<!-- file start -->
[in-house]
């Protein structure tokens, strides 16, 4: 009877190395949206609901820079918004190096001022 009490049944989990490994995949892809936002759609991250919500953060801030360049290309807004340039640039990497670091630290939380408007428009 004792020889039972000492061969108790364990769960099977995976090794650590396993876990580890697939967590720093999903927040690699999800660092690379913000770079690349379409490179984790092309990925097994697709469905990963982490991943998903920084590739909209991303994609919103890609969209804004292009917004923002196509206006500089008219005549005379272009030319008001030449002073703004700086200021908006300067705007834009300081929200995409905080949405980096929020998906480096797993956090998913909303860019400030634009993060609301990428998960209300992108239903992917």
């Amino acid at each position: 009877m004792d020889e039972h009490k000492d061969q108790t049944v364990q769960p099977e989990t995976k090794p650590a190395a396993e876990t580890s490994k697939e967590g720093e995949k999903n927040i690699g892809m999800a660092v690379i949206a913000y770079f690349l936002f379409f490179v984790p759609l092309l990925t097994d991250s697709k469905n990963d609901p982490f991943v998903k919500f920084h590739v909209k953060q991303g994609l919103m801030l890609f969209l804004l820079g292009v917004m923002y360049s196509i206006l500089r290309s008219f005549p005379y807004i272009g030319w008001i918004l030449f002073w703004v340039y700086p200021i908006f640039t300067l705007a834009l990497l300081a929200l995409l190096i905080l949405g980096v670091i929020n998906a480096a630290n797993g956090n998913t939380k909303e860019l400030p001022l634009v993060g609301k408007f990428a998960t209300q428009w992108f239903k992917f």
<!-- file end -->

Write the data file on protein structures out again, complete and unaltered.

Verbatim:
[in-house]
């Protein structure tokens, strides 16, 4: 009877190395949206609901820079918004190096001022 009490049944989990490994995949892809936002759609991250919500953060801030360049290309807004340039640039990497670091630290939380408007428009 004792020889039972000492061969108790364990769960099977995976090794650590396993876990580890697939967590720093999903927040690699999800660092690379913000770079690349379409490179984790092309990925097994697709469905990963982490991943998903920084590739909209991303994609919103890609969209804004292009917004923002196509206006500089008219005549005379272009030319008001030449002073703004700086200021908006300067705007834009300081929200995409905080949405980096929020998906480096797993956090998913909303860019400030634009993060609301990428998960209300992108239903992917």
């Amino acid at each position: 009877m004792d020889e039972h009490k000492d061969q108790t049944v364990q769960p099977e989990t995976k090794p650590a190395a396993e876990t580890s490994k697939e967590g720093e995949k999903n927040i690699g892809m999800a660092v690379i949206a913000y770079f690349l936002f379409f490179v984790p759609l092309l990925t097994d991250s697709k469905n990963d609901p982490f991943v998903k919500f920084h590739v909209k953060q991303g994609l919103m801030l890609f969209l804004l820079g292009v917004m923002y360049s196509i206006l500089r290309s008219f005549p005379y807004i272009g030319w008001i918004l030449f002073w703004v340039y700086p200021i908006f640039t300067l705007a834009l990497l300081a929200l995409l190096i905080l949405g980096v670091i929020n998906a480096a630290n797993g956090n998913t939380k909303e860019l400030p001022l634009v993060g609301k408007f990428a998960t209300q428009w992108f239903k992917f």